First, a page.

Standard Chartered has penned a UK Export Finance (UKEF)-backed financing agreement with the Ghanaian government, to support the construction of a new hospital in the country by a UK-based firm.

As part of the deal, Ghana’s ministry of finance is borrowing a total of €78mn to support the design, construction and equipping of the new Eastern Regional Hospital in Koforidua.

Funding will in turn be provided to a UK-based joint venture company – formed by two French-headquartered engineering and contracting firms, Tyllium and Ellipse Projects – which signed a €70mn commercial contract with the Ghanaian government for phase one of the project, a 285-bed hospital, in July. Phase two will potentially expand the capacity to 600 beds.

Tyllium notes in a statement that this is its first project in Ghana to be delivered through its UK supply chain.

Standard Chartered acted as sole lead arranger and original lender, and will provide a €17.6mn commercial loan with a tenor of five years. The majority of the financing will come from a 13-year UKEF facility, worth €60.2mn, which is divided into two tranches – a direct loan and a buyer’s credit facility.

Global law firm Sullivan served as transaction counsel through a team led by partner Mark Norris, with local legal advice provided by ENSafrica.

Ed Harkins, managing director at consultancy firm GKB Ventures, which acted as Tyllium’s export credit agency (ECA) advisor, says the direct loan tranche tapped  “the very favourable fixed rate funding at the prevailing OECD CIRR [commercial interest reference rate]”.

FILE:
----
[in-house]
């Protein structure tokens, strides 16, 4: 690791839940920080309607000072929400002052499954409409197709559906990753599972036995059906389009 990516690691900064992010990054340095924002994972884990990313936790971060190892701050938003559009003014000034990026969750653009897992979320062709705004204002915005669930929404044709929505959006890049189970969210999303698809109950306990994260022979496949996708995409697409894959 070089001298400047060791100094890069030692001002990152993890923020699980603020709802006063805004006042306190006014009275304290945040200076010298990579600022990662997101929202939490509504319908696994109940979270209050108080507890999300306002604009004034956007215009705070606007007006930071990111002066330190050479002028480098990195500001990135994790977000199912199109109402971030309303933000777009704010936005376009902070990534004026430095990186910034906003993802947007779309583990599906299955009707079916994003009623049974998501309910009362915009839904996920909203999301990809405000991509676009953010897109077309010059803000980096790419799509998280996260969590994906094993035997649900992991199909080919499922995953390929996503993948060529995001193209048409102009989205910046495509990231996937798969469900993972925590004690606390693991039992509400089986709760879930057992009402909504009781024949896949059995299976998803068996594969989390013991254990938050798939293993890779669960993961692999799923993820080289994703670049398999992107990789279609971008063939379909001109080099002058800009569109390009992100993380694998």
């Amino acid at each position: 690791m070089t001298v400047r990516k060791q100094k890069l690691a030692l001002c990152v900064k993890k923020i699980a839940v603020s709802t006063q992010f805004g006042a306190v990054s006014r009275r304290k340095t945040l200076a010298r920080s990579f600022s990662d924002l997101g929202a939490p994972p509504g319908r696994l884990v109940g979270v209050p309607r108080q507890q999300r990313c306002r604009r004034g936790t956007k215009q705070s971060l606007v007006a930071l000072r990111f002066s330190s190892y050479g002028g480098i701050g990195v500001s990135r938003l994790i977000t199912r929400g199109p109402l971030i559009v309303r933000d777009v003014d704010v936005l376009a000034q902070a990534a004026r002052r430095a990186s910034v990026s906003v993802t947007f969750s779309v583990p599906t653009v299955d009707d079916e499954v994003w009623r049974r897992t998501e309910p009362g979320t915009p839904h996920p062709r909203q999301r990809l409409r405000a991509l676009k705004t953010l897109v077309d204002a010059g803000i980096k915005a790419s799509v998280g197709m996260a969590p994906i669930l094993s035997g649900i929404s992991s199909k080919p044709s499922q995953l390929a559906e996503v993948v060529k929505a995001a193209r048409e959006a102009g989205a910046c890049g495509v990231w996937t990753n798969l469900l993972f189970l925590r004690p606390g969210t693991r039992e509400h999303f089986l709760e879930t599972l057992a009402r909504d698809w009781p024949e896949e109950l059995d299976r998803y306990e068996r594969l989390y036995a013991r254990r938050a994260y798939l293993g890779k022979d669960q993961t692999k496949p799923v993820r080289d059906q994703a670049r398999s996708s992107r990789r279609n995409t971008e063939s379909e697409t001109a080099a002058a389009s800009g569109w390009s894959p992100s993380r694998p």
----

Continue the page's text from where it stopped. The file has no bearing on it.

He adds: “The direct loan was essential to ensuring that this vital health project could be funded on affordable terms during what was an extremely volatile funding market.”

The deal follows on from Ghanaian President Nana Akufo-Addo’s pledge in April to build 94 new hospitals within a year, in response to growing fears surrounding the health impact of the coronavirus pandemic.

To date the number of confirmed Covid-19 cases in the country has risen to 32,437, and 161 have died, according to the latest data from the World Health Organization.

Ghana’s government has had to turn to the International Monetary Fund (IMF) and the World Bank for financial support in recent months as it braces for the accompanying economic blow.

In April, the IMF moved to provide a package of US$1bn in emergency funds, while the World Bank has provided US$100mn to support Ghana’s coronavirus response.

On the back of plunging oil prices, tightening financial conditions and dampened domestic activity – in the wake of Covid-19 containment measures  –  the IMF forecasts the country’s growth will slow from 6.1% in 2019 to 1.5% this year.